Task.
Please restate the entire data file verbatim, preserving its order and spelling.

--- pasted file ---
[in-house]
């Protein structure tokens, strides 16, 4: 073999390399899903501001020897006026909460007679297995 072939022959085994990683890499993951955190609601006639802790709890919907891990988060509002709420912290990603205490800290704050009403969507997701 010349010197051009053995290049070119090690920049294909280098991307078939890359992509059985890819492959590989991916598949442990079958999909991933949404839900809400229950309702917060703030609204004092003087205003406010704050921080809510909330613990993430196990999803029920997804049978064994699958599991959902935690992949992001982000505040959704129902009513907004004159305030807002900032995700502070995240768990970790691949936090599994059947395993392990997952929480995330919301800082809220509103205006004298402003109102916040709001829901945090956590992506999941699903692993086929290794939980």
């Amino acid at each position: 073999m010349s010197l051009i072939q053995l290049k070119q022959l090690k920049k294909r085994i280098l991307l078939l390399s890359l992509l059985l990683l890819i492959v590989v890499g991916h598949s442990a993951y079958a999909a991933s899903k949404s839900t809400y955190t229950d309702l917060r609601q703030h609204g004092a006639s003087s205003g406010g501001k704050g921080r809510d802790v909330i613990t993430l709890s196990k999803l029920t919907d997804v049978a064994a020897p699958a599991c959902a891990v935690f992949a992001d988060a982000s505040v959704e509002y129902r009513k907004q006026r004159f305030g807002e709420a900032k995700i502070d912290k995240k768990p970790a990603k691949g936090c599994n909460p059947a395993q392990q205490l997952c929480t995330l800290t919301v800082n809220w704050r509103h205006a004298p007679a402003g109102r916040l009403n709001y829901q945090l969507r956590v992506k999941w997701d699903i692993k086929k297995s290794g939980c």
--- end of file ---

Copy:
[in-house]
């Protein structure tokens, strides 16, 4: 073999390399899903501001020897006026909460007679297995 072939022959085994990683890499993951955190609601006639802790709890919907891990988060509002709420912290990603205490800290704050009403969507997701 010349010197051009053995290049070119090690920049294909280098991307078939890359992509059985890819492959590989991916598949442990079958999909991933949404839900809400229950309702917060703030609204004092003087205003406010704050921080809510909330613990993430196990999803029920997804049978064994699958599991959902935690992949992001982000505040959704129902009513907004004159305030807002900032995700502070995240768990970790691949936090599994059947395993392990997952929480995330919301800082809220509103205006004298402003109102916040709001829901945090956590992506999941699903692993086929290794939980």
């Amino acid at each position: 073999m010349s010197l051009i072939q053995l290049k070119q022959l090690k920049k294909r085994i280098l991307l078939l390399s890359l992509l059985l990683l890819i492959v590989v890499g991916h598949s442990a993951y079958a999909a991933s899903k949404s839900t809400y955190t229950d309702l917060r609601q703030h609204g004092a006639s003087s205003g406010g501001k704050g921080r809510d802790v909330i613990t993430l709890s196990k999803l029920t919907d997804v049978a064994a020897p699958a599991c959902a891990v935690f992949a992001d988060a982000s505040v959704e509002y129902r009513k907004q006026r004159f305030g807002e709420a900032k995700i502070d912290k995240k768990p970790a990603k691949g936090c599994n909460p059947a395993q392990q205490l997952c929480t995330l800290t919301v800082n809220w704050r509103h205006a004298p007679a402003g109102r916040l009403n709001y829901q945090l969507r956590v992506k999941w997701d699903i692993k086929k297995s290794g939980c």